As Joel Beinin explains, “Washington Consensus policies undermine fundamental worker rights by seeking to create a ‘flexible labor market’, making it easier to fire workers, weakening unions, and reducing public expenditures on health care, education, pensions, unemployment benefits, infrastructure, salaries of government workers, and labor regulation agencies.”

What these policies did was furthermore “to integrate Egypt into the Western capitalist system”.

Egypt’s political and economic reorientation did however not pass by without resistance. Throughout the mid-1970s, strikes and popular protests spread across the country.

Perhaps the most prominent of them was the 1976 transport worker strike as well as the bread riots of 1977. These occurrences were a direct outcome of the neo-liberal shift that Egypt had embarked upon in the years prior.

Continuing to the 1980s and 90s, Mubarak deepened and expanded the liberalization policies instituted by Sadat. In 1991, a major neo-liberal reform package was implemented with the signing of an Economic Restructuring and Adjustment Program with the IMF.

It demanded “liberalization of trade and prices, privatization, and labour flexibility, as well as the removal of several social safety net measures.”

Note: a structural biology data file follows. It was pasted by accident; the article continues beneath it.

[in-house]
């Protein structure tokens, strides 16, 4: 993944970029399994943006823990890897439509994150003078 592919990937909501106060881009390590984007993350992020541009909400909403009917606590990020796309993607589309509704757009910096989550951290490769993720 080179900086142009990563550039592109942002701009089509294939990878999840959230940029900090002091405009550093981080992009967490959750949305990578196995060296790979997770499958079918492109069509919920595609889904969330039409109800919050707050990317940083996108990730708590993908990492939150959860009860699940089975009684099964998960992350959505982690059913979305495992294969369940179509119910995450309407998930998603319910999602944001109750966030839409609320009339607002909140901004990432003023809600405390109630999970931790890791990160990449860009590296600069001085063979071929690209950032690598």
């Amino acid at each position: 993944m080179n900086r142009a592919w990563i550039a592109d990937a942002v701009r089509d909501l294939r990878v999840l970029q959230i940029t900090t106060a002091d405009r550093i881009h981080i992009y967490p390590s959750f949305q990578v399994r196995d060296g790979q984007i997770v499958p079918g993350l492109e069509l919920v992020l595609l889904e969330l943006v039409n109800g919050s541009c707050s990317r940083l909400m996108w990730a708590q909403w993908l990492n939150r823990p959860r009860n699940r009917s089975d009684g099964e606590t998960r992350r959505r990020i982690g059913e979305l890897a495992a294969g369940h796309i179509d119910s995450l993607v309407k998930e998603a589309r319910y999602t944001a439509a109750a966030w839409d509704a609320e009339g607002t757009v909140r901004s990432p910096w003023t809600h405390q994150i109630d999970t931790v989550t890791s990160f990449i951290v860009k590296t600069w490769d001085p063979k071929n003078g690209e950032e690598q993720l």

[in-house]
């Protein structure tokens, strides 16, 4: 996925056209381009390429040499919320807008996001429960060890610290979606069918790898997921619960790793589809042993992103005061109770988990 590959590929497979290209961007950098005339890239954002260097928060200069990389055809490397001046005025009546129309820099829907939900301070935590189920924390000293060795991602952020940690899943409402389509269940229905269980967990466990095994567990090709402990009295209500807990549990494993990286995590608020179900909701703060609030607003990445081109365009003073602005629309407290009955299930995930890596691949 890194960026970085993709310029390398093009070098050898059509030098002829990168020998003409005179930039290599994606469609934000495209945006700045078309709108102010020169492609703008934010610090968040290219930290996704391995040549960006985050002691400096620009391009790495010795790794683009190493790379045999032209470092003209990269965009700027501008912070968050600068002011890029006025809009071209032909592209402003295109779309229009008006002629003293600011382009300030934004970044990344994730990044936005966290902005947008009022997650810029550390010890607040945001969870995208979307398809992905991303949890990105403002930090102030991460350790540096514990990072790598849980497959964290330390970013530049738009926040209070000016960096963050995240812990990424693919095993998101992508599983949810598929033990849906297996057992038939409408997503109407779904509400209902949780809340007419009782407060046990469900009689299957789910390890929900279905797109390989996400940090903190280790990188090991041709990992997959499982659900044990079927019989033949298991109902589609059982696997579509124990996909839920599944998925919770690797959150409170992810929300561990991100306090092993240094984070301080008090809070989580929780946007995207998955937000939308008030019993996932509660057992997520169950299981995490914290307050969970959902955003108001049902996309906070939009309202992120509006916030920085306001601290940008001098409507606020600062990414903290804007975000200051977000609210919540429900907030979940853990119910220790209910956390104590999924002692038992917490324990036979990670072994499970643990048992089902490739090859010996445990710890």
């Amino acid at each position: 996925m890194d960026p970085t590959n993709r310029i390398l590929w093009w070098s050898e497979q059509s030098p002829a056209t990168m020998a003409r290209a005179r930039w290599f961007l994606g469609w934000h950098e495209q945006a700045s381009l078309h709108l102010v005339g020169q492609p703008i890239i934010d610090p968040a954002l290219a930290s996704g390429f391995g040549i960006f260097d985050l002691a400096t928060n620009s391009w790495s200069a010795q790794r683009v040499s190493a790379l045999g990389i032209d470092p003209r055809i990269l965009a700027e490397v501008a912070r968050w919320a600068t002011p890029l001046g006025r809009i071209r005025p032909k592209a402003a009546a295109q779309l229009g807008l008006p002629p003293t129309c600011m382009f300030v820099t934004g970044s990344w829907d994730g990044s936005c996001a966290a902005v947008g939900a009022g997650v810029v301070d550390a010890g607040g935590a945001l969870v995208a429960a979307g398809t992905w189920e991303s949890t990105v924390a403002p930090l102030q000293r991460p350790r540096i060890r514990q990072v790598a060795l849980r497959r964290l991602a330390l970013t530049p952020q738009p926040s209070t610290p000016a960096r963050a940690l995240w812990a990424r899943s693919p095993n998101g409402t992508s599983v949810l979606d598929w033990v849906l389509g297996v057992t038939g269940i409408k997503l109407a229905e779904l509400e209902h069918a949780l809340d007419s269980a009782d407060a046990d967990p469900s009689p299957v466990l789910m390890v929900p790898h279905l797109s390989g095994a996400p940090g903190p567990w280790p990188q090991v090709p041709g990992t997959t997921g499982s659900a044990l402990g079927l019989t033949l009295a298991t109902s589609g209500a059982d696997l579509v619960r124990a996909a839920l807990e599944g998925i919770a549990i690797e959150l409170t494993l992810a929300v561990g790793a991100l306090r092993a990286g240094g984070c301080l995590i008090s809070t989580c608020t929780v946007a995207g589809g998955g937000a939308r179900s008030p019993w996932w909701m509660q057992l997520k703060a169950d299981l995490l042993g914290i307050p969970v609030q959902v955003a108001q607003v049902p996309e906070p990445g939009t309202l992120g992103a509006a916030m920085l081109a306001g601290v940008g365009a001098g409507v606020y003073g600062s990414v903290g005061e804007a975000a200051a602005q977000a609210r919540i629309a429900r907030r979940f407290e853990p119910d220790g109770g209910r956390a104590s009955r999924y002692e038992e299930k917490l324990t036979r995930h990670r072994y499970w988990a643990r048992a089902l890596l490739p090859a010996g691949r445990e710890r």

Indicative of the deteriorating situation of the Egyptian working class was the sharp increase in labour protests in the 1990s. In fact, labour actions doubled as compared with the previous decade.

Despite the fact that the Egyptian Trade Union Federation (ETUF) was created and structured in such a way as to control workers, it nonetheless was unable to contain labour militancy in the Mubarak era.

Between 1998 and 2010, 3,400 to 4,000 strikes and other collective actions occurred with the participation of up to 4 million Egyptian workers. The driving factor behind these actions was a deep-seated animosity towards the ever-accelerating privatization process that had been set in motion in the 1970s under Sadat.

Two major instances of collective working class action during this period were the crippling strikes in 2006 and 2008 staged by workers in Mahalla – the same location as the currently ongoing center of strike action. These strikes are highlighted by many as two of the foremost factors that sparked the protest movement which ultimately led to the 2011 revolution.

Although ETUF lacked any form of legitimacy as to promoting workers’ interests, it nevertheless “remained the dominant nominal representative of organized labor” on the eve of the January 2011 revolution.